That's an odd looking head! He's the tiniest tad downhill, functionally speaking, and those cannons are LONG. I like his shoulder, and I like his hindquarter. I love his neck and how it ties in to his chest. It's hard to tell much more than that though, he's not squared up and he's not on level ground.
This horse is very typical of these breeds. I have looked at the Orlov and this horse shows that conformation in the rounded croup and hind leg conformation and the somewhat muttony withers.
While I could pick apart this horse for short pasterns, long cannons, somewhat straight hind leg conformation and being slightly tied in behind the knee, he is very balanced. He has good bone, though I would like to see roomier hocks. His head and neck and neck set thro back to Arabian ancestry long ago.
I do not know what your plans are for this horse. He is very warm blood looking as in warm bloods for carriage horses (which was the original purpose, along with war horse of the warmblood). If you are looking for a Dressage prospect, probably not (but see him move!) as his back legs are too posty. If you are looking for a combined driving horse, he is very nice. He might do OK over fences.
^ I disagree, you don't want a posty hind in a jumper. They need the same driving power and spring from behind as a good dressage horse. Maybe as a lower to mid-level jumper, a posty hind is ok, but I wouldn't want a horse that's straight behind for high level stuff. Or eventing (what I'm showing in this season) for that matter because - and ESPECIALLY cross-country - you need a horse that can jump the height without struggling, because on some courses you can't see what the footing's like and the horse might trip a stride or two out. You need to be able to recover because a refusal on cross-country is disastrous for your end score (20 penalties is a BIG disadvantage) and to try to jump it when your horse has tripped and doesn't have the scope to clear it from a bad position... that's just plain suicidal. I know riders who've experienced what can happen. It's not pretty.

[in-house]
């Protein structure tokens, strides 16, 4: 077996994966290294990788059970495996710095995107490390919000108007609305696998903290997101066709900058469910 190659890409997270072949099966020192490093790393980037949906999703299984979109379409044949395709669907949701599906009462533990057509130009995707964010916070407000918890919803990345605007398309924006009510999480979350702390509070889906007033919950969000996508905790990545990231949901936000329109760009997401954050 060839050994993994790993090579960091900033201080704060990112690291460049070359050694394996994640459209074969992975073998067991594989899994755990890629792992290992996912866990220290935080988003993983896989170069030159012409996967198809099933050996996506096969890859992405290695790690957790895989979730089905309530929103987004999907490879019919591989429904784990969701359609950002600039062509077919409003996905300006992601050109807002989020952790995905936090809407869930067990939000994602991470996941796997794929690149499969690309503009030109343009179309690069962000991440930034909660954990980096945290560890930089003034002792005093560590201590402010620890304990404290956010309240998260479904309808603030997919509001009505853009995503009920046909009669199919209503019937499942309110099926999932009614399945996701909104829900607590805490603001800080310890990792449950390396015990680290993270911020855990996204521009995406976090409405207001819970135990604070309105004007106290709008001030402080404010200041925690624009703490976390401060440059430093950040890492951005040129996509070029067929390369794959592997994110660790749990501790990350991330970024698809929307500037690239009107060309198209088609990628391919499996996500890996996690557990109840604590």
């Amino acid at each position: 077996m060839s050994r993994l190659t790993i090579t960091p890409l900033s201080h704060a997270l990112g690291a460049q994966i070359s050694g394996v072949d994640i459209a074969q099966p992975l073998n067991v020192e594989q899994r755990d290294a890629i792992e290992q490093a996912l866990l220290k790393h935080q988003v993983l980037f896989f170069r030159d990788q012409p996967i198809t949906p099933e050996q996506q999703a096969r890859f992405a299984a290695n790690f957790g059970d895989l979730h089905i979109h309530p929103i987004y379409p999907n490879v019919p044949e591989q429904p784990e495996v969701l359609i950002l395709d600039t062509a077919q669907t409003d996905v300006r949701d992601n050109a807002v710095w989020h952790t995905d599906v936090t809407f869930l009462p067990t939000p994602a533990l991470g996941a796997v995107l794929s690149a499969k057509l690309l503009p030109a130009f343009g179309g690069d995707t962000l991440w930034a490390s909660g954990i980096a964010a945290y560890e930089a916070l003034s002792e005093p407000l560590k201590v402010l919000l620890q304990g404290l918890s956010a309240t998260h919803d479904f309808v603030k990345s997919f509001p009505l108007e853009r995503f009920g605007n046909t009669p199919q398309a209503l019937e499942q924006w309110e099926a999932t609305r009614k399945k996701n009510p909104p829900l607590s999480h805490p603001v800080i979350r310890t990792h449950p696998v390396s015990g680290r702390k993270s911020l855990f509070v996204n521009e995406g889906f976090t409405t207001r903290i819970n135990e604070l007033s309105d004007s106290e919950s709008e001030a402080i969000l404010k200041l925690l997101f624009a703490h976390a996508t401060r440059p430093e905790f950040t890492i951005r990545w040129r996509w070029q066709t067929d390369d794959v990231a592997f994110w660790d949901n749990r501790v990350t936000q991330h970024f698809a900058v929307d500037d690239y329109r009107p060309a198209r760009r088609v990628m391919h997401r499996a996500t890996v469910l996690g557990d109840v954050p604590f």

So, a posty hind for a jumper or eventer? Not for me.
I can see this horse doing well in the show ring and in the lower to middle levels of eventing and dressage, but purely for safety reasons, I wouldn't event it any higher than 3'6"... those jumps get pretty wide and they're REALLY solid. Jumpers, I can see it taking rails at the higher levels.
I get you now. Yeah, this horse as a lower level allrounder or eventer, would be very nice. I can't see him going to the top in anything but depending on temperament he could easily make a lovely competitive mount at the low to mid levels.
Blue eyed pony, Elana thanks a lot for your comments.
So, about this horse. He is 16 this year. His height is 15.0 hh.
He was a jumper. 3'10"-4'2".
I do really think it was too much for him.
But he is really well balanced and unbelievably honest horse.
Hу always does his best. Unfortunately sometimes he tries to do more then his body can do =((
I bought him at 11 as retiree jumper.
Now his got arthritis and chronic back aches.
Probably the back could be treatable, but I don't see any opportunity to make it here. =(
So now he is ridable. He is my huge hamster.
I used to try skijoring with him. He likes it a lot, because he can move fast and nobody hurts his back.